Complaint Review: Supercuts Inc
Supercuts Inc Regis Corporation Misrepresentation of investment and revenue of being a Supercus Franchisee minneapolis Minnesota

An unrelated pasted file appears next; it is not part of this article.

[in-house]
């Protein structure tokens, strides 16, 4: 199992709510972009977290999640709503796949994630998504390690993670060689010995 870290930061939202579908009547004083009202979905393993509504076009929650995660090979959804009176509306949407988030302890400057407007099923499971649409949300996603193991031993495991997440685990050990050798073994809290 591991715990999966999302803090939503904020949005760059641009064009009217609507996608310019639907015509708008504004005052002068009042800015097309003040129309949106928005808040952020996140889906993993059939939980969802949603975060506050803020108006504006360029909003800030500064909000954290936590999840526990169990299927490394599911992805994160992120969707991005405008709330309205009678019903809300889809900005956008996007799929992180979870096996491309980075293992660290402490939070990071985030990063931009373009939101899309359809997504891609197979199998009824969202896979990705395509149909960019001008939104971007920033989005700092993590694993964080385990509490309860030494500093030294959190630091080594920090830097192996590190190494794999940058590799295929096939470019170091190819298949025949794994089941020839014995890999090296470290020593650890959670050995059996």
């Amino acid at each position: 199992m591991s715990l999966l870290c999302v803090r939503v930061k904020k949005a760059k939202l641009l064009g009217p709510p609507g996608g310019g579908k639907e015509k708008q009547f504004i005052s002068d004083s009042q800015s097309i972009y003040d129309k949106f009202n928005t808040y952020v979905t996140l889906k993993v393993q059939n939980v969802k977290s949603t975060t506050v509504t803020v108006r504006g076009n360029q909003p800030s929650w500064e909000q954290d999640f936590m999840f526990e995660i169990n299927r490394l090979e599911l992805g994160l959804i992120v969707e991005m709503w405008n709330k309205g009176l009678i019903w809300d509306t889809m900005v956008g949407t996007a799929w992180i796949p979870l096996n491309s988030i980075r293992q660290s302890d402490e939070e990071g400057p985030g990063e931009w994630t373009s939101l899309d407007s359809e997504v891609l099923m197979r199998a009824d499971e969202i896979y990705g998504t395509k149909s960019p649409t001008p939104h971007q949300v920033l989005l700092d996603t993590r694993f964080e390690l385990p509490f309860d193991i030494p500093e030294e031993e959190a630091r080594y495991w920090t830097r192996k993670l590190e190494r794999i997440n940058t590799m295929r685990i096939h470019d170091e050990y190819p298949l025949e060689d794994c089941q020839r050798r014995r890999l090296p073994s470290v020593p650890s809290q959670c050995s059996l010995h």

Misrepresentation of Construction total investment Misrepresentation of financial performance False or misleading statement or omission in prospectus or amendment. Franchise Agreement expressly contemplates that the initial funds will be returned if the franchisee does not completes the training program. Failure to resell franchise licenses Since the signed the Development Agreement and Franchise Agreement, Supercuts, Inc. has (1) significantly increased the initial investment cost estimate in its FDD, and (2) provided relevant cost and unit level performance information that contrasts significantly from that disclosed in Item 19 of the FDD. Moreover, we have learned from another franchisee just how dire their experience was in trying to launch a Supercuts outlet in this state which indicates that even the information that Supercuts provided after the signing of the agreements understated the difficulties that a franchisee is likely to encounter in successfully opening a Supercuts business. These misrepresentations and material omissions in the franchise sales process are actionable under the Franchise Registration & Disclosure Law, Code Business Regulation Sect. 14-201et seq. Between when the franchisee executed the agreements and now, Supercuts, Inc. significantly changed Item 7 of its FDD, Estimated Initial Investment. In the 2014 FDD, which was provided to franchisee and in effect when they signed the agreements, leasehold improvements, Furniture Fixtures & Equipment ("FF&E"), and Signage expenses together ranged from $69,000 to $118,000. The FDD for 2015, which was provided to him this past November and is presumably representative of what the franchise would have to invest, states a range for the same items of $89,000 to $178,000 -an increase to the franchisee expected investment of 29% to 51% . The total projected investment for each FDD similarly increased from $113,900-$233,800 to $144,400-$293,800, or about a 26% overall increase. Moreover, with regard to a proposed location at a Pre-Construction Estimate provided by Project Manager disclosed a total of $129,000 for those same "hard costs" - about 10% higher than the highest estimate in the effective FDD. (This document is enclosed.) Given the vagaries of construction, it is quite possible that the actual expense would have been substantially higher. So the franchisee now realizes that he would necessarily incur significantly more costs than projected by the 2014 FDD with which he was provided, which would force him into debt. This developments call into question whether the 2014 FDD, as submitted to the Attorney General, violated Section 14-230 of the Franchise Act (false or misleading statement or omission in prospectus or amendment). Section 14-230 (as well as Section 14-227, the private civil remedy) is also implicated by the Item 19 financial performance representation in the FDD. Supercuts' Item 19 only discloses information on stores open for at least two full years, i.e., after they have survived a growth period and developed a book of business. This is misleading "cherry-picking" of store data that is misleading to prospective franchisees, because outlets which struggled and closed prior to reaching two full complete years of operation are necessary excluded. Prospective franchisees need to know about the risks that they may end up in that category, since 18 stores "ceased operation - other reasons" during 2014, and 21 stores "ceased operation - other reasons" during 2015. Based on my nearly two decades of representing franchisors and franchisees, those closures are usually outlets that failed financially in their first 24 months (if not sooner). The distinction between mature stores and new stores is demonstrated by Supercuts' "New Store Ramp-Up" document provided to the franchisee after he signed the agreements, which shows median gross sales during the first year of about $180,000. (This document is enclosed.) Moreover, neither this document nor Item 19 of the FDD discloses how many of the stores in states with few Supercuts locations achieved the sales figure. Until 2014 there was only one (1) Supercuts location in all of Maryland, and as of November 2015 there were only three (3) locations - meaning that the brand has little presence here and it will be harder to achieve the disclosed sales levels. After signing the agreements, the franchisee learned from a former owner of store that her store grossed just $55,592 in its first twelve (12) months of operation (June 2014 through May 2015) and suffered an operating loss of $112,487 - facts that Supercuts' agents in the region must have been aware of when selling the franchise licenses. (The store's financial performance information is enclosed.) Such information is material and relevant to a decision to operate a franchise in this state and, as the Attorney General would likely agree, the franchisee should have been able to consider it before executing the Franchise Agreement. Also, In fact, Sections 4.02 and 4.03 of the Franchise Agreement expressly contemplate that the funds may be returned until the franchisee completes the training program. Which has not occurred.
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